The chronicle plays, King John, Richard II and III and Henry IV, which are certainly early because mentioned by Meres, introduce a new division of Shakespeare’s work, to which we shall take the liberty of adding Henry VI pro tanto. In the opinion of the present writer, the tantum is considerable; but something has already been said in the preceding chapter as to the authorship of The Contention and The True Tragedie, on which Parts II and III of Henry VI were based. In the case of all these plays, with the possible exception of Richard II (both the Richards were actually published in 1597), there were previously existing pieces on the subject; whether in all cases these were the actual pieces that we have is another question. But in no kind of drama would the specially Shakespearean method find better exercise than in the chronicle history. That remarkable species, though it was to receive its perfect development only in England, and (in absolute perfection) only at the hands of Shakespeare himself, had, as has been seen, made its appearance as a modernised and practicalised development of the mystery and morality, much earlier in the sixteenth century. The advantages of the species, when it discards allegory altogether and at least affects to be frankly historical, are obvious: subjects that come home, copiousness and variety of interest, given outlines of striking figures, and the like. Its dangershardly less obviousare those of the prosaic and the promiscuous; of a mere decoction of chronicle facts and speeches, fortified by bombast and frothed with stock horseplay. And those are abundantly exemplified in the earliest Elizabethan specimens, while they are by no means absent from the curious later attempts of Dekker, Middleton and others to combine a more or less historical mainplot with a purely fictitious underplot, romantic or classical. Now, Shakespeare’s two greatest gifts, that of sheer poetic expression and that of character creation, were exactly what was needed to turn these formless agglomerations into real organisms, possessing life and beauty. If Richard II be quite original (which, as has been hinted, it would not be wise to assume too absolutely) it must be a good deal earlier than its publication, but later than Titus Andronicus, with which, however, it may be classed as exhibiting the Marlowe influence more strongly than anything else, save some parts of Henry VI, which one would be inclined to place between them. In yet other respects, Richard II makes a very fair pair with Romeo and Juliet in its far different division. The curious immature splendour of the conception of the title part is like nothing else in Shakespeare. The parallel with, and the suggestion given by, Marlowe’s Edward II are, of course, unmistakable. But, where Marlowe has given three Edwards, not perhaps irreconcilable with each other but not actually reconciled, Shakespeare’s Richard sibi constat throughout, in weakness as in strengthhe is sincere in his insincerity. Still, the part is not well supportedeven of time-honoured Lancaster it may be said that he rather makes great speeches than is a great character; and so of others. The chronicle sequence, encroaching rather on dramatic connection, is also noticeable; as is the fact (especially to be considered in view of Titus Andronicus and Marlowe) that there is practically no comic element whatever. Of the extreme beauty of the poetry (almost always, however, of the purple patch or fringe kind and, it would seem, purposely so) in the king’s part, it is almost unnecessary to speak.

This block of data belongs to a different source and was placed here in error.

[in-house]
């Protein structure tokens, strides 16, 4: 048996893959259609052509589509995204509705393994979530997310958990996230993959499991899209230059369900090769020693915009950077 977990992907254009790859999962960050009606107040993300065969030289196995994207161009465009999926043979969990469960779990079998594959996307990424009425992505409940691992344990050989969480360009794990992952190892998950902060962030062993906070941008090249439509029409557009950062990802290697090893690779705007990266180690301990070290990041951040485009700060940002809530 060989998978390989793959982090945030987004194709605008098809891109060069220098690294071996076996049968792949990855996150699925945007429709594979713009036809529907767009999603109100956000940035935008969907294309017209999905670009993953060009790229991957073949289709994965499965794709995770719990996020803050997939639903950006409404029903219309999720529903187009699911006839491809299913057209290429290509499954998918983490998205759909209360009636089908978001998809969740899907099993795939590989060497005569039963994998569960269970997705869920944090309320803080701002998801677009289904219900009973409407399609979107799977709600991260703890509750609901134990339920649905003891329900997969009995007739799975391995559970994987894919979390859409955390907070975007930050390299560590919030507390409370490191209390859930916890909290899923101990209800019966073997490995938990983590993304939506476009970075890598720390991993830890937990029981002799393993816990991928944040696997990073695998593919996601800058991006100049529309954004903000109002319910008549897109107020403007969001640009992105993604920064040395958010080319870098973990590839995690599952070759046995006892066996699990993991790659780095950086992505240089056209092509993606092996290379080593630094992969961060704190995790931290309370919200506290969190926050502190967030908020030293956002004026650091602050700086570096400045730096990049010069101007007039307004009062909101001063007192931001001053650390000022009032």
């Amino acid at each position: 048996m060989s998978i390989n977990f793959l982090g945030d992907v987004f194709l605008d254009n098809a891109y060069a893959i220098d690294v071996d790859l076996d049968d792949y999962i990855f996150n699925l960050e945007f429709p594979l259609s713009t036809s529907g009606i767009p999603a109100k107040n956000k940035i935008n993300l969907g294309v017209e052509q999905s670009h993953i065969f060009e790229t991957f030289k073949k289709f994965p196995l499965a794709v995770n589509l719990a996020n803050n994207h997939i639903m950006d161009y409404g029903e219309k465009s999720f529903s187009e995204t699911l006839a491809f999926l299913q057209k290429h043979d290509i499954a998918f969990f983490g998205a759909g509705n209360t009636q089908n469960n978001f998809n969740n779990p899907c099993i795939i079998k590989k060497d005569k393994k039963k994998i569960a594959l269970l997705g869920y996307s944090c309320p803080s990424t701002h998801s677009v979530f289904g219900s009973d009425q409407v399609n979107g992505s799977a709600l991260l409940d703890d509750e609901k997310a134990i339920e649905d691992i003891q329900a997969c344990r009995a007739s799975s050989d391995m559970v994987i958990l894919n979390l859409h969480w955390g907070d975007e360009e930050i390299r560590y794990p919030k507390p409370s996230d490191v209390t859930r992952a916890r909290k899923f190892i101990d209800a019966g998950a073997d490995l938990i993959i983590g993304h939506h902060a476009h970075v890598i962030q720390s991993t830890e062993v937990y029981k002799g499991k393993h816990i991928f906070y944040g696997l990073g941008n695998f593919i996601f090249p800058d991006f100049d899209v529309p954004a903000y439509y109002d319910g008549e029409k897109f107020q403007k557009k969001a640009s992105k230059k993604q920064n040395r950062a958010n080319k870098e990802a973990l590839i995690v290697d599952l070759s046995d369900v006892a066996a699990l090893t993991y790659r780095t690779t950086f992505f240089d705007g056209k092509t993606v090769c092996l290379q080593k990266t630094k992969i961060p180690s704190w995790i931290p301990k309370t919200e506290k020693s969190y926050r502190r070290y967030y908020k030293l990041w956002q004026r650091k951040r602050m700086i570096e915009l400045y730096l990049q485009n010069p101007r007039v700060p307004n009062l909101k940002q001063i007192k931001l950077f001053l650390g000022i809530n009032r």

King John and Richard III, on the other hand, are examplesdocumented, as we may say, and almost acknowledgedof adaptation, of the working up of existing materials. But not many impartial and competent critics will adopt Greene’s very unkind simile of the crow and the feathers. It is much rather a case of grafting the fairest and most luscious fruit on a crab-tree or a sloe, though no metaphor of the kind can be satisfactory. The processes and results of the adaptation, however, are rather different in the two cases. In King John, Shakespeare took and kept more of the original; but he heightened the presentation incomparably. The famous part of Constance is almost wholly his own; he has done much to the king, not a little to the bastard, hardly less to Arthur and Hubert. Above all, he has (to quote an absurd boast of another person a century later) made it a playa piece of life and not a sample of chronicling. Hardly anywhere will the student find better examples of Shakespeare’s craftsmanship in verse and phraseof the way in which, by slightly adding, cancelling, smoothing, inspiriting, he turns a lame line or passage into a beautiful onethan in King John, compared with its original.
Richard III, on the other hand, bears very much less resemblance to its predecessor, The True Tragedie of Richard III, and some have regarded it as almost an independent following of Marlowe’s Edward II. It certainly resembles that play in bursts of poetry of a somewhat rhetorical kind, in the absence of purely comic episodes or scenes and in the concentration of character interest on the hero. Not quite, however, in this latter point. For the character of Margaret (which seems to the present writer to be definitely connected with the Angevin princess’s part in Henry VI, and Shakespearean throughout) is greater than any secondary part in Edward II. Richard III, too, in the famous wooing scene, has a scene of character, as distinguished from a mere display of it, which is unmatched elsewhere. And, perhaps, as a whole, the play has been too much and too commonly regarded as a mere melodrama or popular blood-and-thunder piece, with Clarence’s dream and some other placebos thrown in. It is, at any rate, full of lifewith nothing in it either of the peculiar dream quality of Marlowe or of the woodenness of certain other early playwrights.